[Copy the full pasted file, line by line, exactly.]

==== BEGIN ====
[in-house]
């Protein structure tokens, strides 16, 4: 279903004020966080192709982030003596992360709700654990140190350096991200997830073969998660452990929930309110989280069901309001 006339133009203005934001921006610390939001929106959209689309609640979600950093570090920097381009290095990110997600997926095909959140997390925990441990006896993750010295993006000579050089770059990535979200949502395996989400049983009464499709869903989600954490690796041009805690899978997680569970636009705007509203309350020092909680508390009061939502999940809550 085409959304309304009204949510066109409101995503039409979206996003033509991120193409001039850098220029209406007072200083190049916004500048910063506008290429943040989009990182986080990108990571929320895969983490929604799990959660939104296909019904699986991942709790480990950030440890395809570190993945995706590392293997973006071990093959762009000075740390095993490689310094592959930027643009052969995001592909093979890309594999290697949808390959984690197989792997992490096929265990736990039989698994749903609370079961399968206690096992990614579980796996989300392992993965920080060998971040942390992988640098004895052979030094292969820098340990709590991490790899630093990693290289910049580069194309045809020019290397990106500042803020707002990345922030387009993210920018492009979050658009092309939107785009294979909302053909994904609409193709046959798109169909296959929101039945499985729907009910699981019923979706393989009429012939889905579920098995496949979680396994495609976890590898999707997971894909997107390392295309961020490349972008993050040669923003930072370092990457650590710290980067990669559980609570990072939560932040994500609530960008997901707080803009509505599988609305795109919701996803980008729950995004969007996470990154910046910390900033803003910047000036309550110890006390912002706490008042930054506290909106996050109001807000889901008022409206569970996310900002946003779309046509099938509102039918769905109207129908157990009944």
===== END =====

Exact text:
[in-house]
């Protein structure tokens, strides 16, 4: 279903004020966080192709982030003596992360709700654990140190350096991200997830073969998660452990929930309110989280069901309001 006339133009203005934001921006610390939001929106959209689309609640979600950093570090920097381009290095990110997600997926095909959140997390925990441990006896993750010295993006000579050089770059990535979200949502395996989400049983009464499709869903989600954490690796041009805690899978997680569970636009705007509203309350020092909680508390009061939502999940809550 085409959304309304009204949510066109409101995503039409979206996003033509991120193409001039850098220029209406007072200083190049916004500048910063506008290429943040989009990182986080990108990571929320895969983490929604799990959660939104296909019904699986991942709790480990950030440890395809570190993945995706590392293997973006071990093959762009000075740390095993490689310094592959930027643009052969995001592909093979890309594999290697949808390959984690197989792997992490096929265990736990039989698994749903609370079961399968206690096992990614579980796996989300392992993965920080060998971040942390992988640098004895052979030094292969820098340990709590991490790899630093990693290289910049580069194309045809020019290397990106500042803020707002990345922030387009993210920018492009979050658009092309939107785009294979909302053909994904609409193709046959798109169909296959929101039945499985729907009910699981019923979706393989009429012939889905579920098995496949979680396994495609976890590898999707997971894909997107390392295309961020490349972008993050040669923003930072370092990457650590710290980067990669559980609570990072939560932040994500609530960008997901707080803009509505599988609305795109919701996803980008729950995004969007996470990154910046910390900033803003910047000036309550110890006390912002706490008042930054506290909106996050109001807000889901008022409206569970996310900002946003779309046509099938509102039918769905109207129908157990009944």